|Publication number||US4068538 A|
|Application number||US 05/586,322|
|Publication date||Jan 17, 1978|
|Filing date||Jun 12, 1975|
|Priority date||Jun 12, 1975|
|Publication number||05586322, 586322, US 4068538 A, US 4068538A, US-A-4068538, US4068538 A, US4068538A|
|Inventors||Walker Butler, Fred Krahulec|
|Original Assignee||Motorola, Inc.|
|Export Citation||BiBTeX, EndNote, RefMan|
|Patent Citations (5), Referenced by (9), Classifications (8)|
|External Links: USPTO, USPTO Assignment, Espacenet|
In prior art systems for stabilizing a platform on a moving vehicle, there have been two requirements which operate at cross purposes. First, it is desirable to be able to rapidly accelerate the platform in either a regular pattern or in a particular direction for initial pointing purposes. Second, the stabilization of the platform in a particular position requires the use of some sort of reference device. This can take the form of a free running gyro wherein the stabilizing influence of the rotating mass is used to control the platform or it can take the form of smaller low mass rate gyros and electronic feedback systems. Unfortunately, the very high mass required in the free gyro approach makes the initial acceleration of the platform for pointing purposes difficult. The rate gyro approach overcomes this problem of high mass associated with the free gyro system, but the rate gyros are very expensive.
It is clear that a new approach to the problem of the stabilized platform must include a low mass, low cost reference device which may be easily produced.
It is an object of the invention, therefore, to provide a stable platform apparatus which is capable of high speed operation and very fast acceleration.
It is another object of the invention to accomplish high speed operation and fast acceleration utilizing a low cost, small, low mass, free gyro system.
It is still another object of the invention to accomplish high speed operation and fast acceleration utilizing a small, low cost, low mass, free gyro system employing optical linkage between the gyro and the stable platform with a limited angular excursion of the gyro with respect to the platform.
The foregoing and other aspects of the invention will be more fully understood by studying the following descriptive illustrative embodiment of the invention and the accompanying drawings in which:
FIG. 1 shows a three quarter view of the platform stabilization system of the invention.
FIG. 2 shows an exploded side view of the system of FIG. 1. Identical parts are shown identified by the same reference numerals as are used in FIG. 1.
Referring to FIG. 1, pedestal base 2 has four pedestal legs 4 used to mount large gimbal slide 6. Each pedestal leg 4 is equipped with two rollers 8 (see FIG. 2) to engage the "V" shaped edges 10 of large gimbal slide 6. Eight rollers 8 are distributed, two per pedestal leg 4, to fully support large gimbal 6. Shaped edges 10 of large gimbal slide 6 are "V" shaped to correspond to the angle between pairs of rollers 8 (FIG. 2).
Large gimbal slide 6 is therefore restricted to motion in an arc through pedestal legs 4. The center of radius of this arc is in an axis that passes through the center of axis of mounting holes 12 for small gimbal slide 14.
Small gimbal slide 14 has a smaller radius than large gimbal slide 6, so that the swept path of motion of small gimbal slide 14 is completely inside of large gimbal slide 6.
Stable platform 16 is mounted rotatably to large gimbal slide 6 on an axis through the center of subpedestal 74 mounting holes 18. The axis represented by the center of mounting holes 18 is normal to the axis of rotation of small gimbal slide 14.
Large gimbal slide 6 and small gimbal slide 14 are driven by motors 20, 22, respectively, located inside pedestal base 2, as shown in FIG. 2. Motors 20, 22 have concentric drive shafts 24, 26, respectively, inner shaft 26 from motor 22 passing through motor 20 and outer shaft 24 to emerge adjacent a face of small gimbal slide 14. Sheaves 30 and 38 are affixed to shaft 26 adjacent slot 46 of large gimbal slide 6. The ratio of the radii of sheave 30 and 38 is the same as the ratio of the radii of the surfaces of small gimbal slide 14 upon which cables 28 and 36 are reeved. Cable 28 is attached to a point on the perimeter of sheave 30 and reeved around it onto groove 32 on small gimbal slide 14 to attach point 34 on small gimbal slide 14. Cable 36 is attached to smaller sheave 38, reeved in a direction opposite to that of cable 28 around sheave 38 onto a face area (hidden) on small gimbal slide 14 to an attach point at a hidden position opposite attach point 34. Roller 42 on the end of shaft 26 engages slot 44 in small gimbal slide 14, centering slot 44 around shaft 26.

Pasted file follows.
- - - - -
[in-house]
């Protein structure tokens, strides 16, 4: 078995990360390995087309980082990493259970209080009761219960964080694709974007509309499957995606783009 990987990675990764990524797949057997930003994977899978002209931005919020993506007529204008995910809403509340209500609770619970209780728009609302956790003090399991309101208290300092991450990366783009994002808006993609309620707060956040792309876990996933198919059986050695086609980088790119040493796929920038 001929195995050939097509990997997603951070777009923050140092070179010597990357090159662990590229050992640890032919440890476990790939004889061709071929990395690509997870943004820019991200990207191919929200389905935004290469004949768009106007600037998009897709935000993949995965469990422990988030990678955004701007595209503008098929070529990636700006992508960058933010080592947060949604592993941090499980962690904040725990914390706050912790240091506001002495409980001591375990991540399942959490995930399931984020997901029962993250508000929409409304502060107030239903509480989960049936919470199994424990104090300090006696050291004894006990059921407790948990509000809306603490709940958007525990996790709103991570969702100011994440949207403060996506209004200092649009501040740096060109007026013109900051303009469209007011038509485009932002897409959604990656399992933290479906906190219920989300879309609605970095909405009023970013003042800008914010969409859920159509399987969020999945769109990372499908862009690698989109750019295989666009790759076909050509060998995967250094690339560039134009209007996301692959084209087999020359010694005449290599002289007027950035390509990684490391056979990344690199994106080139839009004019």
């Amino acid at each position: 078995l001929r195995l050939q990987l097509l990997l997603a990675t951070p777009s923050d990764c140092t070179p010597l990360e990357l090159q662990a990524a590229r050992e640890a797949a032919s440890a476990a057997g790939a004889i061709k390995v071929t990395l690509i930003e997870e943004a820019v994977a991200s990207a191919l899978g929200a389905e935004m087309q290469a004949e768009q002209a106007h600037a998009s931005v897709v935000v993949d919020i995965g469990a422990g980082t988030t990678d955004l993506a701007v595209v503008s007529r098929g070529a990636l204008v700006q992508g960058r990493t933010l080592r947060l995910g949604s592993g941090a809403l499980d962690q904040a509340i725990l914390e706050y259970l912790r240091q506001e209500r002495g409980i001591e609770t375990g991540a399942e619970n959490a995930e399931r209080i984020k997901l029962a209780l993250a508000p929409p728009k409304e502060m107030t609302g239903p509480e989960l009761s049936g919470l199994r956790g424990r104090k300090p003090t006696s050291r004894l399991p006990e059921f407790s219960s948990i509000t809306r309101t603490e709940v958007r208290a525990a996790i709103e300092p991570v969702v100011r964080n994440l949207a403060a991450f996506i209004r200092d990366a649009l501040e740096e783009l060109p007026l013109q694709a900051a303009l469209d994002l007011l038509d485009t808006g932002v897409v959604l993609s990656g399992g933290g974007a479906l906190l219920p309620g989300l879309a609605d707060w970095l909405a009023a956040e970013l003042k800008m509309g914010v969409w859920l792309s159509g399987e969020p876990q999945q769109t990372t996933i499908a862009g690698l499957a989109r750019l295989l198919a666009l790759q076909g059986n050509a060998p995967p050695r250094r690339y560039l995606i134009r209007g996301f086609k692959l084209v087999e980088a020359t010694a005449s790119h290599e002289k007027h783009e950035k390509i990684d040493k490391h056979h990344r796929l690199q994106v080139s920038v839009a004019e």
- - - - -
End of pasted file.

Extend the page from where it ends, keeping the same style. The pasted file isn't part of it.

Hollow shaft 24 from motor 20 terminates within slot 46 of large gimbal slide 6. Large sheave 48 and small sheave 50 are mounted on shaft 24 adjacent large gimbal slide 6. The ratio of radii of sheave 48 and sheave 50 is the same as the radii of the faces of large gimbal slide 6 upon which cables 52 and 60 are reeved. Cable 52 attaches to large sheave 48 at point 54 on perimeter of sheave 48. Cable 52 is reeved around sheave 48 onto face 56 of large gimbal slide 6 and is attached at point 58 to large gimbal slide 6.
Cable 60 is attached to small sheave 50 at point 62 and is reeved along an inner face of large gimbal slide 6 within slot 46 and terminates at a point (hidden from view) opposite attaching point 58. The cable 32, 36, 52, 60 attaching points on small gimbal slide 14 and large gimbal slide 6 are selected to allow rotation of the slides over the desired range; in the described embodiment of the invention, this may be from plus 45 degrees to minus 45 degrees from a center or neutral position where platform 16 is faced directly away from pedestal 2.
A low mass free gyro 70 is gimbal 72 mounted on the inside of subpedestal 74. Subpedestal 74 is attached to the inside of platform 16. Subpedestal 74 has two mounting brackets 76 with pivot holes 78 for engaging gimbal 72 pivot pins 80. Gimbal 72 also includes inner member 82 which pivots on pins 84 whose axis lies at a right angle to the axis of pivot pins 80. Gyro 70 is thus free to move in two planes about the axis of pins 80 and the axis of pins 84. Four permanent magnet rods 86 are affixed to the side of member 82 closest to subpedestal 74 and are spaced 90° apart. Four hollow electrical field windings 88 are attached to subpedestal 74 in such a manner as to enclose rod magnets 86 within the hollow spaces therein.
A light source 90, which may be of incandescent, light emitting diode, or other suitable type, is mounted in the center of subpedestal 74 such that light is emitted toward the center of gyro motor 92. This light impinges an area of gyro motor 92, part of gyro 70, at or near the motor's shaft axis. A mirror surface (not shown) mounted on the flat surface of motor 92 reflects the emitted light back in the general direction of light source 90. Four photo sensitive devices 94 are located in a symmetrical array around light source 90 to respond to the light source 90 as reflected from the gyro motor 92 mounted mirror.